Last year, during the first Spring lockdown, I started to grow a garden. I’ve always had a small yard at the back of my Victorian terrace but I know very little about gardening. It was tired, uncared for and nothing much grew there apart from ivy and straggling shrubs. Suddenly though, being outside became super important and I had spare locked-in evenings to make something happen.
I played with an old sleeper and some leftover flagstones and bricks, placing them and rearranging. Now I have a makeshift bench, patio and some border edges – a little rough around the edges but…honest.
I ordered seedlings – tomatoes, courgettes, beans and herbs – to create a small vegetable patch for the sunniest part at the bottom of the garden. In the Summer, I enjoyed breathing in the sharp air of my tomato jungle and triumphantly eating the two dwarf courgettes that survived the snails…
I ordered ferns, bluebells, primroses and wood anemone to bury in the dark earth under the trees. And it’s these last things that I’m watching for now as they come into the light. I’m always happiest in a wood, preferring wilderness to formality, and my plan was to create a tiny forest patch of my own, with cool dappled shade, the smell of damp moss and breeze in the lilac trees. With the weather on my side, I can see that good things are coming for the Spring.
Initially I made a rough plan of my garden, hastily scribbled on the back of some scrap paper. Functional rather than aesthetic, of course, and fitting to my humble yard. Nothing like the beautiful garden maps made for grand homes across the centuries, across the world. From the open, intricate patterns of the palace grounds of Versailles in France to the enclosed gardens of ancient Egypt with their date trees and shady pools, garden maps have been a useful tool but also a pleasure to look at. Like many maps, they stamp the seal of ownership on land – however small.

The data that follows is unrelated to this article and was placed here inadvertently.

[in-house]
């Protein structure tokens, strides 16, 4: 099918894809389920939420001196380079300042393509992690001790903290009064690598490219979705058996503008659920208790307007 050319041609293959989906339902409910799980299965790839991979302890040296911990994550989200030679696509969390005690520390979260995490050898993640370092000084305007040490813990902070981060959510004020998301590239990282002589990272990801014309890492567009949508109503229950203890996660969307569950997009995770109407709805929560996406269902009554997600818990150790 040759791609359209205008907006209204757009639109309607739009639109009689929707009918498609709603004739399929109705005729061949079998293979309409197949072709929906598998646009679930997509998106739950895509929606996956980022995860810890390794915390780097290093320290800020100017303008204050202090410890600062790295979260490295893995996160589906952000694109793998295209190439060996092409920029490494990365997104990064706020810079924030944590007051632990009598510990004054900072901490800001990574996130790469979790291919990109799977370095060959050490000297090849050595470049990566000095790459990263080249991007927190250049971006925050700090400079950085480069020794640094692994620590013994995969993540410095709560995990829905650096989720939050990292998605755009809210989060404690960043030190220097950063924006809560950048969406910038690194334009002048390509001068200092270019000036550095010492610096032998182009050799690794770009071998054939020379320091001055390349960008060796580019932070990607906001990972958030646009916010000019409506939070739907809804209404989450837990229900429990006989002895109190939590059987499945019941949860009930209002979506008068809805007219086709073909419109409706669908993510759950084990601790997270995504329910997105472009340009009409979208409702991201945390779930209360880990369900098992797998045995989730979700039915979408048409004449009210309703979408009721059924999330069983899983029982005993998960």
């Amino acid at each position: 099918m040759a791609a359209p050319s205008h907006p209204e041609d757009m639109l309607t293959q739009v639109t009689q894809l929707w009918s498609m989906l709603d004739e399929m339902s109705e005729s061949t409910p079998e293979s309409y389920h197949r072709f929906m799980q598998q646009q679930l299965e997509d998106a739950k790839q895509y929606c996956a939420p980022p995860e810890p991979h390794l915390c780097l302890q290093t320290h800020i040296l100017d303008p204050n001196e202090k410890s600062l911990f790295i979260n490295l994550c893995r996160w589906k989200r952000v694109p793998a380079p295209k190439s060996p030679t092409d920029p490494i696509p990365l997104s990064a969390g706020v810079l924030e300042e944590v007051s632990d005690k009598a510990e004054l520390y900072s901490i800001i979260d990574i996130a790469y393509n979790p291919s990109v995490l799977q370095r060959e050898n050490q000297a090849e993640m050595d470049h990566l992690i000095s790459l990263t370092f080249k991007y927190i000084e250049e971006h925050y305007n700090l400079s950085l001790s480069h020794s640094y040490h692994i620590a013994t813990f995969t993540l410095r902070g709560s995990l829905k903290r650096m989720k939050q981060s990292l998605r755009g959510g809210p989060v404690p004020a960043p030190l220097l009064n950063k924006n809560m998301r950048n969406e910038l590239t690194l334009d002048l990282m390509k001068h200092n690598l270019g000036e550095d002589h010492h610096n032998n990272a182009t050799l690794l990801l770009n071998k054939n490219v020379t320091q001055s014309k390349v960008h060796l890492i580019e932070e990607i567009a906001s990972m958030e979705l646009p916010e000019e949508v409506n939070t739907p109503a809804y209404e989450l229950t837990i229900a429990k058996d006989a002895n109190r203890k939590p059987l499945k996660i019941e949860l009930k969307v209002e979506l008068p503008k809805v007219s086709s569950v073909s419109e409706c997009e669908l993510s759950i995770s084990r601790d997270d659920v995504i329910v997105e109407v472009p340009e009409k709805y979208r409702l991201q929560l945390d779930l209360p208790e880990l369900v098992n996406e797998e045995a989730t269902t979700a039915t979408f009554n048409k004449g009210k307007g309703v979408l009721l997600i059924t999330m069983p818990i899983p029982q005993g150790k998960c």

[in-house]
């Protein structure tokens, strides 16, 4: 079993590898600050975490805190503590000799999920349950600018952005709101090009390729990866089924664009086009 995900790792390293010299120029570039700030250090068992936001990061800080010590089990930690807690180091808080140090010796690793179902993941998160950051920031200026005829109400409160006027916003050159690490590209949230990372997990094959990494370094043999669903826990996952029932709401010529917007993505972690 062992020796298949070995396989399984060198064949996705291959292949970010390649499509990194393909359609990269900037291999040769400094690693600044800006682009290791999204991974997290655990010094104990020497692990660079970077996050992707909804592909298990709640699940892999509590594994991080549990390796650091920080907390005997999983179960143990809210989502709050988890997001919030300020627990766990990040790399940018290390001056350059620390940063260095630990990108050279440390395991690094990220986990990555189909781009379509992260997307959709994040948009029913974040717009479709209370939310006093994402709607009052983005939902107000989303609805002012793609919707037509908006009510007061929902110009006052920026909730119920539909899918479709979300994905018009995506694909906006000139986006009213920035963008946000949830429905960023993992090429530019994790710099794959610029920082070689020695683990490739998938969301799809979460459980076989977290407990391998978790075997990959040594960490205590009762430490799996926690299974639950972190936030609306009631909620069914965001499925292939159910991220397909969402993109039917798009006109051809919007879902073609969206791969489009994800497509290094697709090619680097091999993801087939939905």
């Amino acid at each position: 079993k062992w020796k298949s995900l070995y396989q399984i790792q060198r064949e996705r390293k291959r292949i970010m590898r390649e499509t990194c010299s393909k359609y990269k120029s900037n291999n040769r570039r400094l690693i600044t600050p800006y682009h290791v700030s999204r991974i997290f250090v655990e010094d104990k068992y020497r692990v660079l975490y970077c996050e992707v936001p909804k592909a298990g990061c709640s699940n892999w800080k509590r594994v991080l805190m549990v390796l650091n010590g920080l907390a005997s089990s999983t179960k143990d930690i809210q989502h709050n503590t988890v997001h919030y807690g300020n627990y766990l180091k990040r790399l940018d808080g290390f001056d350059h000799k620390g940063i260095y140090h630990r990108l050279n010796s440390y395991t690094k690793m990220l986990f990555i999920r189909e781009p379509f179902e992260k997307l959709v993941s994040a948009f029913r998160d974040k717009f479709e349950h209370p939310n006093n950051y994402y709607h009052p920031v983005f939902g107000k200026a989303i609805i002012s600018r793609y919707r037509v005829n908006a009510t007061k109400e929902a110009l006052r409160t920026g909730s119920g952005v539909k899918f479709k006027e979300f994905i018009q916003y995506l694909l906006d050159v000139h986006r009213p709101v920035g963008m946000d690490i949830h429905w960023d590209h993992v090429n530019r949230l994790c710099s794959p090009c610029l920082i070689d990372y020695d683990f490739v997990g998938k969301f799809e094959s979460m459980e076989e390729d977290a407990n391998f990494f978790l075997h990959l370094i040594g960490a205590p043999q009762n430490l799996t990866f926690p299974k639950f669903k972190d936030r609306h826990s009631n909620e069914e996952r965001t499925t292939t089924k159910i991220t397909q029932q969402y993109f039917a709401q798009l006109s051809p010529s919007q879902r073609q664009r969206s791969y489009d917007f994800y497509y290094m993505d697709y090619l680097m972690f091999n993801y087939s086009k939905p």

A few months ago, I was asked to create a plan which mapped Perch Hill Farm, the grounds of renowned gardener, writer and producer Sarah Raven for her latest book, ‘A Year Full of Flowers’, published by Bloomsbury this month. In watercolour, it shows the old barns and oast house, the rose and herb gardens, the vegetable patch, the chickens and Sussex Red cattle. You can visit Perch Hill on open days, buy plants from there or sign up for cookery or gardening courses.
I was also commissioned to produce the instructional drawings throughout the book which take the reader through a year of gardening. In January, secure your rose trees. In March, plan for your sweetpeas. In September, plant your amarylis bulbs and in December come into the warmth and make Christmas wreathes. As an illustrator with a curious mind, researching something new is always fun. As a new gardener, it was interesting to realise how much of this arcane knowledge there is still to absorb.
And so I face into another year with the shoots of a new garden – bluebells, primroses and wood anemones pushing greenly upwards. It’s still basic but I love it and I now have a growing interest in gardening techniques thanks to Sarah’s book. Maybe one day I’ll map my own garden properly and despite its size, give it a plan worthy of it’s value to me.
‘A Year Full of Flowers’ by Sarah Raven and published by Bloomsbury can be bought here.